Vachel Lindsay Poems

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Vachel Lindsay
Nicholas Vachel Lindsay (November 10, 1879 December 5, 1931) was an American poet. His exuberant recitation of some of his work led some critics to compare it to jazz poetry despite his persistent protests. Because of his use of American Midwest themes he also became known as the "Prairie Troubador." Lindsay was born in Springfield, Illinois, where his father Vachel Thomas Lindsay worked as a medical doctor and had considerable financial resources. As a result, the Lindsays lived next door to the Illinois Executive Mansion, home of the Governor of Illinois. This location of his childhood home had its influence on Lindsay, and one of his poems, "The Eagle Forgotten", eulogizes Illinois governor John P. Altgeld, whom Lindsay admired for his courage in pardoning the anarchists involved in the Haymarket Riot despite the strong protests of US President Grover Cleveland. Growing up in Springfield influenced Lindsay in other ways as well, as evidenced in such poems as "On the Building of Springfield" and culminating in poems praising Springfield's most famous resident, Abraham Lincoln. In "The Ghosts of the Buffaloes", Lindsay exclaims "Would I might rouse the Lincoln in you all!" In his 1914 poem "Abraham Lincoln Walks at Midnight (In Springfield, Illinois)", Lindsay specifically places Lincoln 'in' Springfield, with the poem opening: It is portentous, and a thing of state That here at midnight, in our little town A mourning figure walks, and will not rest... Lindsay studied medicine at Hiram College in Ohio from 1897 to 1900, but he did not want to be a doctor. His parents pressured him toward medicine. One day Vachel wrote home to his parents saying that he wasn't meant to be a doctor and that his true living should be that of a painter. His parents wrote back saying that doctors can draw pictures in their free time. Leaving Hiram, he thought he would become an artist, and went to Chicago to study at the Art Institute of Chicago from 1900 to 1903. He said that the school tried to change him into a different kind of artist than what he really was and then in 1904 left to attend the New York School of Art (now The New School) to study pen and ink. Lindsay remained interested in art for the rest of his life, drawing illustrations for some of his poetry. His art studies also probably led him to appreciate the new art form of film, on which he wrote a book in 1915: 'The Art of the Moving Picture,' generally considered the first book of film criticism. While in New York in 1905 Lindsay turned to poetry in earnest. He tried to sell his poems on the streets. Self-printing his poems, he began to barter a pamphlet entitled 'Rhymes To Be Traded For Bread', which he traded for food as a self-perceived modern version of a medieval troubadour. From March to May, 1906, Lindsay traveled roughly 600 miles on foot from Jacksonville, Florida to Kentucky, again trading his poetry for food and lodging. From April to May, 1908, Lindsay undertook another poetry-selling trek, walking from New York City to Hiram, Ohio. From May to September 1912 he travelled again on foot from Illinois to New Mexico, trading his poems for food and lodging. During this last trek, Lindsay composed his most famous poem, "The Congo". On his return, Harriet Monroe published in Poetry magazine first his poem "General William Booth Enters into Heaven" in 1913 and then "The Congo" in 1914. At this point, Lindsay became very well-known.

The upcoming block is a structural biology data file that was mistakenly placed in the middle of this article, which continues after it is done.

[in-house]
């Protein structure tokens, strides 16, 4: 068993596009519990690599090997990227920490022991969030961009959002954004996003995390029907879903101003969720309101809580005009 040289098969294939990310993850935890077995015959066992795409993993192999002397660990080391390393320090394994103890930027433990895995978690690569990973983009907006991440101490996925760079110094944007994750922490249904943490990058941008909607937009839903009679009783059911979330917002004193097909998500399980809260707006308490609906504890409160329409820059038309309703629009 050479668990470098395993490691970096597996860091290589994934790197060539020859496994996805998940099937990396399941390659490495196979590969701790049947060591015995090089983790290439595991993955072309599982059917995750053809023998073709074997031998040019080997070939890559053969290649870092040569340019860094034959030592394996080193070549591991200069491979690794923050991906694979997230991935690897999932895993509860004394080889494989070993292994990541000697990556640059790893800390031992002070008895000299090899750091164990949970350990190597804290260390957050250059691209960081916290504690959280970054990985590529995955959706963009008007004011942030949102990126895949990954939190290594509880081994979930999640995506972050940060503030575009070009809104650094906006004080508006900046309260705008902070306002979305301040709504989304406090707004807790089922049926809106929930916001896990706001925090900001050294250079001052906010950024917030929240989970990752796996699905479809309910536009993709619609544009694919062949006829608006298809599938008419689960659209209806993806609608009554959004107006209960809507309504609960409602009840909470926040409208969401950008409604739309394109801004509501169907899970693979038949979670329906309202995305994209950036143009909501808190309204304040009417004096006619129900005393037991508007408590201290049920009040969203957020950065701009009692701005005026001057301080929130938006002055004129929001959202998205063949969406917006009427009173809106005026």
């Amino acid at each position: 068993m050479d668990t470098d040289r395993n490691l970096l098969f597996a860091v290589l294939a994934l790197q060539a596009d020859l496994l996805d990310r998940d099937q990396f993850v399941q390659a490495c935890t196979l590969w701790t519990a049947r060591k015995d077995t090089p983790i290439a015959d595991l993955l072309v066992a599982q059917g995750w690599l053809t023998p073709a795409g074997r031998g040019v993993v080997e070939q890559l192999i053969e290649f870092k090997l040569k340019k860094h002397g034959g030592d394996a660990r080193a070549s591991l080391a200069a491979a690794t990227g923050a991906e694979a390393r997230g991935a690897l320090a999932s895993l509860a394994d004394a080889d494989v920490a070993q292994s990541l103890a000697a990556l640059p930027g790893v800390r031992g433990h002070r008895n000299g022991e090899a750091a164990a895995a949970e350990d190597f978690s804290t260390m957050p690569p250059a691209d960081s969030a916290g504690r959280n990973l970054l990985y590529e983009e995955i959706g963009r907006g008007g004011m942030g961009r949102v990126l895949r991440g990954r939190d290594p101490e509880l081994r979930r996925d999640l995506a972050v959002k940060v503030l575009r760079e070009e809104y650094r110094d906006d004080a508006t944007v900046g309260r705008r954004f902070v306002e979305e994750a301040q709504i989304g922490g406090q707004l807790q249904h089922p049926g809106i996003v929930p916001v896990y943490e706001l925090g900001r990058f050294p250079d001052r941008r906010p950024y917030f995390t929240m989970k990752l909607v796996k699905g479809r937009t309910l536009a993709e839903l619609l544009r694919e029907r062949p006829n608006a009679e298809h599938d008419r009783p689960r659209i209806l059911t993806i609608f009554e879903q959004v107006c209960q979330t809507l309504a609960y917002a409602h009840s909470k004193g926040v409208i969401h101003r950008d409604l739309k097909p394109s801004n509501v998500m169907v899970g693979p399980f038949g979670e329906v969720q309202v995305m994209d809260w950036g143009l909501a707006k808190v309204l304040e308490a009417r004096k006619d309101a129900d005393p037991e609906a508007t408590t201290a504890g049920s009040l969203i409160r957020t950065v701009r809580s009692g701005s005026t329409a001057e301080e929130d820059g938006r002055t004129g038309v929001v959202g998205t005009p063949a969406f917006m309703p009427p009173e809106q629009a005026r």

a blade of grass
 
 
You ask for a poem.
I offer you a blade of grass.
You say it is not good enough.
You ... [read poem]
to my little niece anne duyckinck, aged 9 years
 
 
To his charming black-eyed niece
Uncle Harry wishest peace!
Wishes roses over strow'd... [read poem]
abraham lincoln walks at midnight
 
 
(In Springfield, Illinois)

It is portentous, and a thing of state
That here at... [read poem]
the leaden-eyed
 
 
Let not young souls be smothered out before
They do quaint deeds and fully flaunt their pride.... [read poem]
sometimes it happens
 
 
And sometimes it happens that you are friends and then
You are not friends,
And friendship... [read poem]
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